There is no historical precedent for taking such action when our country was not being directly threatened. The reckless course that Bush and his advisers have set will affect the economic and military energy of our nation for decades.

They both even speak with the same voice about Iraq, whilst appealing to different sections of the electorate. Obama/Webb to win in November, with Hillary Senate Majority Leader.

John McCain and the Mad Foreign Policy

I find it highly amusing that John McCain tries time and again to damage Barack Obama by citing his foreign policy ‘inexperience’, yet his own foreign policy is nothing short of crazy. I pointed out in an earlier post that on social policy McCain is already far to the right of Bush, and the same is true here. Where Obama suggests an equal partnership in the Atlantic ‘special relationship’, McCain is talking about obviating the United Nations.

We should go further and start bringing democratic peoples and nations from around the world into one common organization, a worldwide League of Democracies. This would not be like the universal-membership and failed League of Nations’ of Woodrow Wilson but much more like what Theodore Roosevelt envisioned: like-minded nations working together in the cause of peace. The new League of Democracies would form the core of an international order of peace based on freedom. It could act where the UN fails to act, to relieve human suffering in places like Darfur. It could join to fight the AIDS epidemic in sub-Saharan Africa and fashion better policies to confront the crisis of our environment. It could provide unimpeded market access to t hose who share the values of economic and political freedom, an advantage no state-based system could attain. It could bring concerted pressure to bear on tyrants in Burma or Zimbabwe, with or without Moscow’s and Beijing’s approval. It could unite to impose sanctions on Iran and thwart its nuclear ambitions. It could provide support to struggling democracies in Ukraine and Serbia and help countries like Thailand back on the path to democracy.

This idea of a ‘league of democracies’ is nothing short of insanity, and makes Bush look like the wimp his father was derided as. Let’s just sidestep the UN eh, and invade where we want, impose our will where we want and just ignore China and Russia. Of course they’ll just stand aside and let us do that, and not start their own parallel league of autocracies themselves…

It’s completely crazy. The entire point of the United Nations has been to demand consensus, so surely if the organisation isn’t functioning properly it needs to be reformed? Yes the Chinese and Russians are abusing the will of the security council – but the current Russian resurgence has hardly come out of nowhere, and it’s not as if the United States hasn’t used its muscle abusively before. Iraq anyone? And surely it’s Iraq itself which demonstrates the most salient point – any country or coalition unilaterally imposing its will in the 21st century cannot hope to succeed; in days where communications, cultures, allegiances and weapons transcend borders, unilateralism couldn’t be less practical. Shashi Tharoor is right – the neocon mantra that democracy and ‘freedom’ are everyone’s bottom lines whether they know it or not ignores the practical and pragmatic lines which many such ‘democracies’ have to walk; believing all nominally democratic states would join in is ridiculous. But the scariest part of this story is the rumour that the idea is also supported by Barack Obama. I hope it’s not true – firmly opposing it would continue the so-far successful narrative he’s driving that McCain is Third Term Bush.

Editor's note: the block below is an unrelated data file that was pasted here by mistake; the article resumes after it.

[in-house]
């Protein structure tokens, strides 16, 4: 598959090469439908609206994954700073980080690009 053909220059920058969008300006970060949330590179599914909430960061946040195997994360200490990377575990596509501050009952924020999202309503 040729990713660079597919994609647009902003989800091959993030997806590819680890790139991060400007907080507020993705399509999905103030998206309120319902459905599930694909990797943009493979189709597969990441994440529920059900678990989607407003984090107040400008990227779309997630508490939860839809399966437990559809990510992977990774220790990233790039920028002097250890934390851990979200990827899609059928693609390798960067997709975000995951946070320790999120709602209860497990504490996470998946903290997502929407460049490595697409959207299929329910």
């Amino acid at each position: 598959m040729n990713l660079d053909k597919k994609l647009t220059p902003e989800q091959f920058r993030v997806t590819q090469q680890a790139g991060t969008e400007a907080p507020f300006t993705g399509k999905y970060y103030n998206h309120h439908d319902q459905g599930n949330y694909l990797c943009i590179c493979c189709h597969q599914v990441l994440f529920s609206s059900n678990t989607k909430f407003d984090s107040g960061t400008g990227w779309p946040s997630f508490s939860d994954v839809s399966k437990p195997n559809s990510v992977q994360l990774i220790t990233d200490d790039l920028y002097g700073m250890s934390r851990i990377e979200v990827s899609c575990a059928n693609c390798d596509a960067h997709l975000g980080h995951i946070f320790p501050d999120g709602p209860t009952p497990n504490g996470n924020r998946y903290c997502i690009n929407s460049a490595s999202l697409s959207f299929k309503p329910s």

Obama 1; GOP 0

Barack Obama has moved past the Democratic endgame and into the Presidential election, even before formally defeating Hillary Clinton, and how appropriate that he should do it in my home town of Portland, Oregon. It’s noticeable that the frames of reference in this election have suddenly changed. Where just a few weeks ago both Obama’s and Clinton’s chances were increasingly doomed by their unwinnable contest, McCain is now in decline, losing campaign staff left, right and centre as their connections to lobbyists come to light. And whilst stumping for the Oregonian primary, Obama broke a record, pulling in 75,000, seemingly with ease. His theme seems also to have been in play that day too:

“John McCain has decided to run for George Bush’s third term,” he said to a deafening roar.

It’s an excellent slogan, and one which defines his initial foreign policy battle with the Republicans. As Michael Tomasky points out, last week W defined “some” Democrats Neville Chamberlain-style appeasers, whilst addressing the Knesset in Jerusalem. Within hours McCain joined in, the Republican attack machine launching a vicious, two-pronged attack, which until now in recent presidential politics has been completely successful. But Obama launched a press conference of his own, not just firmly rebutting all the attacks on him, but he played to his unique strengths. He took the Republican foreign policy of the last 8 years apart, identifying the party’s lies over Iraq, and offered a different path. Of course it’s excellent politics to pursue in contrast with Hillary – it’s a good point that Tomasky raises when he suggests that Hillary’s bluster in threatening to nuke Iran makes voting for her as a Democrat somewhat perfunctory. Seeing as that’s Republican policy already, why jump ship? And by lumping Bush and McCain together, he paints McCain as the heir to Bush; noone but noone wants that.

I wonder how this will play out – November is still a long way away. And there are many other factors in play.

Buck Foris

Boris Johnson has taken office as Mayor of London.